|Directed by||Tony Palmer
|Produced by||Herb Cohen
Jerry D. Good
|Written by||Frank Zappa
|Starring||The Mothers of Invention
|Music by||Frank Zappa|
|Distributed by||United Artists|
|Release date(s)||November 10, 1971|
|Running time||98 minutes|
|Box office||under $1 million|
200 Motels is a 1971 American-British musical surrealist film cowritten and directed by Frank Zappa and Tony Palmer and starring The Mothers of Invention, Theodore Bikel and Ringo Starr. The film covers a loose storyline about The Mothers of Invention going crazy in the small town Centerville. A soundtrack album was released in the same year. As of 2009, 200 Motels was restored / commented on by Tony Palmer and is currently available on an England-sourced for-retail DVD.
The film deals loosely with life on the road as a rock musician. The Mothers of Invention go crazy in the small town Centerville, and bassist Jeff quits the group, as did his real life counterpart, Jeff Simmons, who left the group before the film began shooting and was replaced by actor Martin Lickert for the film. The film has been dubbed a "surrealistic documentary".
In 1970, Frank Zappa formed a new version of The Mothers of Invention which included British drummer Aynsley Dunbar, jazz keyboardist George Duke, Ian Underwood, Jeff Simmons (bass, rhythm guitar), and three members of The Turtles: bass player Jim Pons, and singers Mark Volman and Howard Kaylan, who, due to persistent legal and contractual problems, adopted the stage name "The Phlorescent Leech and Eddie", or "Flo & Eddie".
Zappa began writing a film for his new lineup called 200 Motels, and the band debuted on Zappa's next solo album Chunga's Revenge (1970), which was produced as a preview of the film. Zappa also met conductor Zubin Mehta. They arranged a May 1970 concert where Mehta conducted the Los Angeles Philharmonic augmented by a rock band. This material served as a second preview of the film. According to Zappa, the music was mostly written in motel rooms while on tour with The Mothers of Invention. Some of it was later featured in 200 Motels. Although the concert was a success, Zappa's experience working with a symphony orchestra was not a happy one. His dissatisfaction became a recurring theme throughout his career; he often felt that the quality of performance of his material delivered by orchestras was not commensurate with the money he spent on orchestral concerts and recordings.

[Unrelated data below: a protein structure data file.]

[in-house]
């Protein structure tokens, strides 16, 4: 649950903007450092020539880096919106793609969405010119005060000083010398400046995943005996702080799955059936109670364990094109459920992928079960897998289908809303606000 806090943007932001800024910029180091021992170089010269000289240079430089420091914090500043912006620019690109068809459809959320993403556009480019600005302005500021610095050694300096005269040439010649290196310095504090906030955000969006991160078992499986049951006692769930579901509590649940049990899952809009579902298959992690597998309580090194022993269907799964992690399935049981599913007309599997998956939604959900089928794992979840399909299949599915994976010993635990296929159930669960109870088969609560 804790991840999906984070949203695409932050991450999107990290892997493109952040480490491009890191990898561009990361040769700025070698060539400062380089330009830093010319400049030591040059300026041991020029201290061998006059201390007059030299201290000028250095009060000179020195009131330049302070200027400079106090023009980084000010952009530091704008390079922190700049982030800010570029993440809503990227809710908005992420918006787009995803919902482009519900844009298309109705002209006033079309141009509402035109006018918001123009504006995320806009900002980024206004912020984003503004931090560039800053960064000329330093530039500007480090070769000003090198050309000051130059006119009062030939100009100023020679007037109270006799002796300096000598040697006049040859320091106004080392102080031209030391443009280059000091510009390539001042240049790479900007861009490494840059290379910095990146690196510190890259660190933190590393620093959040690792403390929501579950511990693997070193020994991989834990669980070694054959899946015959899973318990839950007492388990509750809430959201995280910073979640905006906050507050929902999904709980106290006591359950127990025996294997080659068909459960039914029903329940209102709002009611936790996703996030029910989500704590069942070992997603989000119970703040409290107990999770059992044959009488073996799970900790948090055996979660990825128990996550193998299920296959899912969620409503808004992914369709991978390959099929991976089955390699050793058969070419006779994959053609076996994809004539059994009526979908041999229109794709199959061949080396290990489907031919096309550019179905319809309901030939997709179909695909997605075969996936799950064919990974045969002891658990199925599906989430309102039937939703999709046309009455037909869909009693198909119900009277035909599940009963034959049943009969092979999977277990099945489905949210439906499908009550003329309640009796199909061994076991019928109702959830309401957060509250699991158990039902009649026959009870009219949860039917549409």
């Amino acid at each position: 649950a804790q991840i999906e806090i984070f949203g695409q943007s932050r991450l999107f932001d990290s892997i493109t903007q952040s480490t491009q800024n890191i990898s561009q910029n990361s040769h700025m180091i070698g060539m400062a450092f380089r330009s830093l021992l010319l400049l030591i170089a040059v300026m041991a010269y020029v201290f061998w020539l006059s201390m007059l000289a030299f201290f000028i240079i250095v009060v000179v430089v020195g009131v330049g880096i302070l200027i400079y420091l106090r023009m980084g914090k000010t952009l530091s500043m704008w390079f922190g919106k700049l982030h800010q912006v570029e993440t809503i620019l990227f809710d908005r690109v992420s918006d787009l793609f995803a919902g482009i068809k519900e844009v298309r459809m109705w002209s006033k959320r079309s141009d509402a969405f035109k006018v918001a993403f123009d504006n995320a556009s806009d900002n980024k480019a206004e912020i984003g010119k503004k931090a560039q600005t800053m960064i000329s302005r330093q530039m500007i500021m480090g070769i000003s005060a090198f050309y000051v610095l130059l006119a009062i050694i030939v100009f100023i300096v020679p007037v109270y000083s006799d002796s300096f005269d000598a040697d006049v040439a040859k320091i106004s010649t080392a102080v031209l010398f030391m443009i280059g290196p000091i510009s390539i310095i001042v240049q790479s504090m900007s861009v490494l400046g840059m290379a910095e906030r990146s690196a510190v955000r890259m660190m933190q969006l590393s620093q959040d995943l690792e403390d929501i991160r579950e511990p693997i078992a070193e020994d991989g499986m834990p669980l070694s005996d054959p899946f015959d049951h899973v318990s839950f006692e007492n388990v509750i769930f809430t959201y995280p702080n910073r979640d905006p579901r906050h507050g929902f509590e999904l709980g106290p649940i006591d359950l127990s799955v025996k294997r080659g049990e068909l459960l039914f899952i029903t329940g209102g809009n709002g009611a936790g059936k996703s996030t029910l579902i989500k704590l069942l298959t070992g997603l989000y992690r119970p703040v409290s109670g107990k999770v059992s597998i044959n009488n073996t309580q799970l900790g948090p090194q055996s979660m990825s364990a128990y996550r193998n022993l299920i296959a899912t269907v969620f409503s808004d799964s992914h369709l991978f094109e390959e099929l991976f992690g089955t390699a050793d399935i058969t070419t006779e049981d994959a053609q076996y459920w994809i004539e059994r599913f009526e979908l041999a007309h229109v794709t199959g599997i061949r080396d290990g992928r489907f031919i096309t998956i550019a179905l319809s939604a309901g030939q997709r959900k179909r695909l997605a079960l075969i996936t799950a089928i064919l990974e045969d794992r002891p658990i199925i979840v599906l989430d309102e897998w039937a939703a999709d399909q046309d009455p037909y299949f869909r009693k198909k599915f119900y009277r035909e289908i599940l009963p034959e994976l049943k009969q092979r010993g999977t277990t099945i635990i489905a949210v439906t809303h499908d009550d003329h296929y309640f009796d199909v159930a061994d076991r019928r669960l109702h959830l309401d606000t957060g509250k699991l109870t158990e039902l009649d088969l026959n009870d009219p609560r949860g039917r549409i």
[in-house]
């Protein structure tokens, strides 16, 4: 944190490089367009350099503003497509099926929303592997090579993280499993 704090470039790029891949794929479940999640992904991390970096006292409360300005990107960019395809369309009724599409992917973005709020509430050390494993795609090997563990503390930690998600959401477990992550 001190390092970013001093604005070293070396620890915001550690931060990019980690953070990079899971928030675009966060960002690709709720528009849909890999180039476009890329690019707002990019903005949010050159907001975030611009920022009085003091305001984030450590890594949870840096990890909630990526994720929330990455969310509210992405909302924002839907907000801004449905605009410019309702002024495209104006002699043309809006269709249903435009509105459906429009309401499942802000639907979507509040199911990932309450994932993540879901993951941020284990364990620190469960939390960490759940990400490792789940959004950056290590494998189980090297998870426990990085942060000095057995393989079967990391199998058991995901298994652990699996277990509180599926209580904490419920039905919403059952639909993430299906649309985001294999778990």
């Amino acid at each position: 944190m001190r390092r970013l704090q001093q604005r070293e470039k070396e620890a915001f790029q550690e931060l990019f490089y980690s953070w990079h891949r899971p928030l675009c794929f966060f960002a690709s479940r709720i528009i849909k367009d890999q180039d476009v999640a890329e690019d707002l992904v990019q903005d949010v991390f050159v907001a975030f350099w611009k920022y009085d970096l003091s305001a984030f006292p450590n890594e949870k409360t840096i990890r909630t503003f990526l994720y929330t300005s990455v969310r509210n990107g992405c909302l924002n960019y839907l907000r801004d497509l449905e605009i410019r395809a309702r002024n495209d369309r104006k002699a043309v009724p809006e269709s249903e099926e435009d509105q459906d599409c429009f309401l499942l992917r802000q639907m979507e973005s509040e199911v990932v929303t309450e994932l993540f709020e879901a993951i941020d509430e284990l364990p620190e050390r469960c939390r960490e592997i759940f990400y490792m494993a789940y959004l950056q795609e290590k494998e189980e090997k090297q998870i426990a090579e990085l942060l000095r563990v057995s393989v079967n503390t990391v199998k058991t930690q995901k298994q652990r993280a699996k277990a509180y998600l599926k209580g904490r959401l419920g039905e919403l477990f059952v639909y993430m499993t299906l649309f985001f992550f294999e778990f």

Zappa pitched the film to United Artists, using a portfolio including a ten page treatment, two boxes of audio tape, and newspaper clippings. The film studio gave Zappa US$650,000 to finish the project, which Zappa initially intended to premiere on Dutch television before his next tour.
Principal scenes of 200 Motels including the London Philharmonic Orchestra were filmed in a week at Pinewood Studios outside London, and featured The Mothers of Invention, The Royal Philharmonic Orchestra, Ringo Starr, Theodore Bikel, and Keith Moon. Tensions between Zappa and several cast and crew members arose before and during shooting. However, Director Tony Palmer on his 2009 reissue of 200 Motels claims all elements of the script derived from Frank Zappa's trunk's worth of material were completed during production, and that the film's original video tapes still exist, sitting in front of him while he wrote the DVD liner notes. It was the first feature film photographed on videotape and transferred to 35 mm film utilizing a Technicolor film printer utilized by the BBC, a process which allowed for novel visual effects.
Release and reception 
United Artists' press kit for the film stated "For the audience that already knows and appreciates THE MOTHERS, [it] will provide a logical extension of our concerts and recordings." The film premiere was shown at Doheny Plaza Theater in Hollywood, California to mixed reviews.